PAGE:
Video report by ITV News Political Correspondent Daniel Hewitt
The Scottish Government is considering whether to enforce face coverings for pupils and teachers in some school settings, Nicola Sturgeon has confirmed.
The World Health Organisation is advising that children aged 12 and above should wear face coverings, but Ms Sturgeon said her government is considering new rules which "would go beyond" the WHO guidance.
The WHO advice, which was updated over the weekend, came amid a handful of coronavirus outbreaks in Scottish schools.
Kingspark School in Dundee was forced to close last week after six adults tested positive for Covid-19, but a further spike was announced on Sunday revealing a number of children had also contracted it, along with more than a dozen staff members.
In total, two pupils, 17 members of staff and three community contacts have now tested positive for Covid-19.
ITV News Political Correspondent Daniel Hewitt discusses what is happening with schools in England
At least three more education hubs in Scotland have experienced outbreaks since schools there were told to reopen from August 11.
Ms Sturgeon said Scotland's Education Secretary John Swinney is "working on a recommendation for staff and pupils in secondary schools to wear face coverings when they are moving around in corridors and communal areas".
She said he was considering whether to make them compulsory in places where "mixing is more likely", such as corridors and communal areas.
"Close contact in these areas is more likely and voices could be raised resulting in greater chances for aerosol transmission.
"And finally, there is often less scope for effective ventilation in these areas."
Despite the potential move by Scotland, the central government in Westminster is resisting pressure to adopt the WHO advice.
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Asked about comments by First Minister Sturgeon's comments, Education Secretary Gavin Williamson said: “We are not in a position where we are suggesting that.
“We believe there is a system of controls there in place in all schools for children to be able to return safely and for staff to be able to operate safely within those schools.”
A Number 10 spokesman said: “There are no plans to review the guidance on face coverings in schools.
“We are conscious of the fact that it would obstruct communication between teachers and pupils.”
Kingspark School is just one of a handful of centres Scotland which have recorded positive cases since Scottish students started returning to schools on August 11.
A single positive case has been linked to the primary 2A class at St Peter and Paul’s School in the city, and a positive case has been linked to Happy Times out-of-school club at Downfield Primary School.
NHS Tayside and Dundee City Council released a statement saying all pupils in the affected school class had been asked to self isolate for 14 days, along with all those who attended the out-of-school club.
Meanwhile, a member of staff and two pupils at High Blantyre Primary School have tested positive for Covid-19.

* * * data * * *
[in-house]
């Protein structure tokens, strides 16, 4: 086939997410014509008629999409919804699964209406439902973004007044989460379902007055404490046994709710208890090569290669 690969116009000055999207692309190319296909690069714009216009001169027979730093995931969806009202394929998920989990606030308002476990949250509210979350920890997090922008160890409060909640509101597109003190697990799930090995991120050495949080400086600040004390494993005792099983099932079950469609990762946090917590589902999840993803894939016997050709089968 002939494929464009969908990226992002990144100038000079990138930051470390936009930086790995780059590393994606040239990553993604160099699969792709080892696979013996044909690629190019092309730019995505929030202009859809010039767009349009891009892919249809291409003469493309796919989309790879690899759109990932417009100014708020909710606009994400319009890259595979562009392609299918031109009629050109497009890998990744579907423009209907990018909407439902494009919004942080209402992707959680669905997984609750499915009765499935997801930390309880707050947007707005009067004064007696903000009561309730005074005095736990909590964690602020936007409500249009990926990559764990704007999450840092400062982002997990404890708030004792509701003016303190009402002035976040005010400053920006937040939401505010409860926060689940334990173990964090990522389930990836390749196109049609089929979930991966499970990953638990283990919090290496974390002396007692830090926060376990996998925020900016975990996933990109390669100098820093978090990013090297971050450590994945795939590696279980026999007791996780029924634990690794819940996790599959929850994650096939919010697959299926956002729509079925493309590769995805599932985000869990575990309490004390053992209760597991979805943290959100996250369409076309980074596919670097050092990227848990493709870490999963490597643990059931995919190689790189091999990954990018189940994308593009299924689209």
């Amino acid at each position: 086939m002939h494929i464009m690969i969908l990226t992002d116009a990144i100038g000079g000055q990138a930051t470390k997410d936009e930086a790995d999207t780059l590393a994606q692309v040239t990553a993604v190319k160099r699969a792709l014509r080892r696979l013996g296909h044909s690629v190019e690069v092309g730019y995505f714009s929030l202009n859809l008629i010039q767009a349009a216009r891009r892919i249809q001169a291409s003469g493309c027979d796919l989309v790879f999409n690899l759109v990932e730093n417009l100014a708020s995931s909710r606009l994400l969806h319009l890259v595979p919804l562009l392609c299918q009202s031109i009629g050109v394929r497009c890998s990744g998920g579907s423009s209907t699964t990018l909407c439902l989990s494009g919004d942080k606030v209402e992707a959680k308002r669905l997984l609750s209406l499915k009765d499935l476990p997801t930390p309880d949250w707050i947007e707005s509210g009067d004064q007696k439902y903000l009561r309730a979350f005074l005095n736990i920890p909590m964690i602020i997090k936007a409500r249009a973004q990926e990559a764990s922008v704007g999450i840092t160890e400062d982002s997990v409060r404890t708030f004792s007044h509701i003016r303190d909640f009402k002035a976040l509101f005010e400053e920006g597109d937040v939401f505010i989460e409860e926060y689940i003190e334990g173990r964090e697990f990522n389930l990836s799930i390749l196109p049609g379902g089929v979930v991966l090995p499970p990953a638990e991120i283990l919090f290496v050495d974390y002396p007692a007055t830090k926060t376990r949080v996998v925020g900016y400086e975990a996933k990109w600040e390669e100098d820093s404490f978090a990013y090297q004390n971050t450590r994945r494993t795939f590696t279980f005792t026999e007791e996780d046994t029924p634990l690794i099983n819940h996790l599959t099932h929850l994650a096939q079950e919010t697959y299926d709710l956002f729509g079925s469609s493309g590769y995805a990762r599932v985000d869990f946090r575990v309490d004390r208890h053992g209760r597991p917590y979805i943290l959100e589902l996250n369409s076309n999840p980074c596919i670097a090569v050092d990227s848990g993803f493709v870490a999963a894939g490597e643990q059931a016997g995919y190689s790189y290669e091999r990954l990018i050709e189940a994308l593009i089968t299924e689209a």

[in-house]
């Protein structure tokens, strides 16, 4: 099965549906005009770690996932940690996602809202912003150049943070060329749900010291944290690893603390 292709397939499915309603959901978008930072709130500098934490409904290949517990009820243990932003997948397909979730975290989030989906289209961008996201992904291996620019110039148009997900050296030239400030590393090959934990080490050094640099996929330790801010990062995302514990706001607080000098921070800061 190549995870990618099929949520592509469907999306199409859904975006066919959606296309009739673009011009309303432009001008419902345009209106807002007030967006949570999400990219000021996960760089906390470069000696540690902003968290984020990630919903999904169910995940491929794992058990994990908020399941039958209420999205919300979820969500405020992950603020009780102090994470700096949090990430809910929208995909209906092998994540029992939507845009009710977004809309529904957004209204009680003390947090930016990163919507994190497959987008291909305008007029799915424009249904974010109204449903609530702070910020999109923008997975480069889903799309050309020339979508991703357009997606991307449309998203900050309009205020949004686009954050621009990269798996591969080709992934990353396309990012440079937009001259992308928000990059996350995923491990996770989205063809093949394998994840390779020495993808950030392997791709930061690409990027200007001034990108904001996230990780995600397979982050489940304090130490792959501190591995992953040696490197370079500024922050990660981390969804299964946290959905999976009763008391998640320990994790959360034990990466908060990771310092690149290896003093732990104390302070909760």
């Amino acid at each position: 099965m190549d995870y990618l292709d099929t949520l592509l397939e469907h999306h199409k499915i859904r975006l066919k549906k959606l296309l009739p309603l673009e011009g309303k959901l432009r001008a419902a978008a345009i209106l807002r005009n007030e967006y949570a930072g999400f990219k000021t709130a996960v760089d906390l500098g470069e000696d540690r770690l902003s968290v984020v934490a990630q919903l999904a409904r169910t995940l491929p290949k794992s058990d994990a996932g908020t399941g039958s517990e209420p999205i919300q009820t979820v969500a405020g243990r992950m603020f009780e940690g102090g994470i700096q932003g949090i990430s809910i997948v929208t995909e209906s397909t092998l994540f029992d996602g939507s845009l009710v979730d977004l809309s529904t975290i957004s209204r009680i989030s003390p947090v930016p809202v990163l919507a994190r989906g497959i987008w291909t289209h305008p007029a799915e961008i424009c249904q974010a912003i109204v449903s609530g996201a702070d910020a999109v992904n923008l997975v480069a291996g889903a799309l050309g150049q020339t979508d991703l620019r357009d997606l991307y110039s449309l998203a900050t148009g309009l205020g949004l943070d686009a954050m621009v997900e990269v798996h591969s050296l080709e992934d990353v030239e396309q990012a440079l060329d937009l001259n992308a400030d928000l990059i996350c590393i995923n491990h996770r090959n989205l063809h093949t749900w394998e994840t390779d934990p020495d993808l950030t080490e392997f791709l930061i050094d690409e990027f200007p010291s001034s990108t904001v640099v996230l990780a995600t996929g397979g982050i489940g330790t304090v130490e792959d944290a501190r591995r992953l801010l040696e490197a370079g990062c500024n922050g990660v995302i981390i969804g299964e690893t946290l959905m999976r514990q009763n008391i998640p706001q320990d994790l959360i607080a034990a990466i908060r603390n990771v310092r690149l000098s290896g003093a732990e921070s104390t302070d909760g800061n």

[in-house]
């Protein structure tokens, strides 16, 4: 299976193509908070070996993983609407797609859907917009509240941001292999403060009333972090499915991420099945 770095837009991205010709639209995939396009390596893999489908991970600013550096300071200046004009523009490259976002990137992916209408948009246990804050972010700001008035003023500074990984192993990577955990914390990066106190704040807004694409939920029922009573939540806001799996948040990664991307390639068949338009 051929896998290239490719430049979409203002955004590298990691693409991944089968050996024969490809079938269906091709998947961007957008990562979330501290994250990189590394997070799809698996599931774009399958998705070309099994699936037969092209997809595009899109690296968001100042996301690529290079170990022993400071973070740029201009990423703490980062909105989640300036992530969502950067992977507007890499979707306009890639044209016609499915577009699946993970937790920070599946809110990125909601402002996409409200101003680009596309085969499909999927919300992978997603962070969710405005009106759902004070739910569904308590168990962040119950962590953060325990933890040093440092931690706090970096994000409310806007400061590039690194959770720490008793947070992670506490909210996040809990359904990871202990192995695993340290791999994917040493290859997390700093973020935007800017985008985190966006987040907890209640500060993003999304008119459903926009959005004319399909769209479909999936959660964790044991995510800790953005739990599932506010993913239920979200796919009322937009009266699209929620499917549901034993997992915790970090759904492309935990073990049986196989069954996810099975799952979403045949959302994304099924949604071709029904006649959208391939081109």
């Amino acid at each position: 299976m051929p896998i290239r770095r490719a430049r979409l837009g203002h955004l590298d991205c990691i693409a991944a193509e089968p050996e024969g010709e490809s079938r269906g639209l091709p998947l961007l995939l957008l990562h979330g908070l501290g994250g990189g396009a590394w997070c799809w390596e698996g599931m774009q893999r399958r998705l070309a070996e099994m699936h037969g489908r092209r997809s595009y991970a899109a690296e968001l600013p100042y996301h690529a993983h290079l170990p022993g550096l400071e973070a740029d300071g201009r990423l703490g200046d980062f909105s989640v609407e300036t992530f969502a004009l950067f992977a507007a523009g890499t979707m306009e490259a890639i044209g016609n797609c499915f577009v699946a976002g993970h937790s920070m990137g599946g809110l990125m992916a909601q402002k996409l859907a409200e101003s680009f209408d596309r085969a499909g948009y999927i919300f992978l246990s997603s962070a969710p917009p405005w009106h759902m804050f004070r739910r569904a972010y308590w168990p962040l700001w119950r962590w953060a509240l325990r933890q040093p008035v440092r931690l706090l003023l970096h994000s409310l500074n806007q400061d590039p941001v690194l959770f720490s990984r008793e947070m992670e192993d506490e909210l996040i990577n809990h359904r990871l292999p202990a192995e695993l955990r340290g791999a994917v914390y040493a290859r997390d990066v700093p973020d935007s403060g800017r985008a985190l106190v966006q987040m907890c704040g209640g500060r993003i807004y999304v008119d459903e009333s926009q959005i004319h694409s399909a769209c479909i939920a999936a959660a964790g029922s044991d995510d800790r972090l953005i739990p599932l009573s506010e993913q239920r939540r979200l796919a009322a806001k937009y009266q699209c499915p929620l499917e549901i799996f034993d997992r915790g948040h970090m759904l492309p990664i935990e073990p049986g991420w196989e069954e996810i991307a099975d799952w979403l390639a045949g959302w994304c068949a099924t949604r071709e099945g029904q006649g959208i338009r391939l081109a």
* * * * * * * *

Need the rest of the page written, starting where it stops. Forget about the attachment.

NHS Lanarkshire said adults and children connected to primary three or primary four had been asked not to attend class.
The outbreaks will be of concerns to parents in England who are just one week away from sending their children back to school, many for the first time in five months.
The spike appears to contradict messaging from the prime minister, who on Monday morning posted a video on Twitter claiming the risk was "very, very, very small" that children would catch the virus while at school.
Boris Johnson conceded that "parents are genuinely still a bit worried about their children contracting coronavirus" but insisted "schools are safe".
Deputy Chief Medical Officer Jenny Harries reiterated his message that "younger children they're less likely to get it".
On coronavirus in schools, the PM said "the risks are very, very, very small that they’ll even get it, but then the risk that they’ll suffer from it badly are very, very, very, very small indeed".
Ms Harries said that Covid was generally a "mild disease for children."
"We think that maybe for younger children they're less likely to get it and we know that they are much less likely to be hospitalised and very, very unlikely to die from the disease. So the balance is very much in favour of going to school."
Scotland’s Education Secretary John Swinney said there’s been “very limited prevalence” of Covid-19 in the early days of pupils returning to classrooms in the country.
On the BBC’s World at One programme, Mr Swinney was asked about Kingspark school in Dundee where 17 staff have tested positive for coronavirus.
Mr Swinney said: “I think it’s important to indicate that this issue is being taken very, very seriously by our incident management team on the ground.
“There has been extensive testing undertaken and contact tracing as there should be in any example of a positive case emerging. So that issue is being taken seriously in that school.
“I think it’s also important to recognise that this is one of two-and-a-half thousand schools that are open across Scotland.
“And over the course of the last couple of weeks in which schools have been opened, we’ve had some limited examples of the presence of Covid within schools and that’s to be welcomed, the fact that it’s been a very limited prevalence of Covid in our schools in these early days.”
Dr Ellie Hothersall, consultant in public health medicine with NHS Tayside, acknowledged the outbreak "may cause anxiety to some parents and children" but said advice had been issued to keep everyone safe.
The smaller outbreaks at other schools in Dundee were identified following "detailed contact tracing", NHS Tayside said.
Kingspark School is expected to remain closed until at least next week while a deep clean is carried out.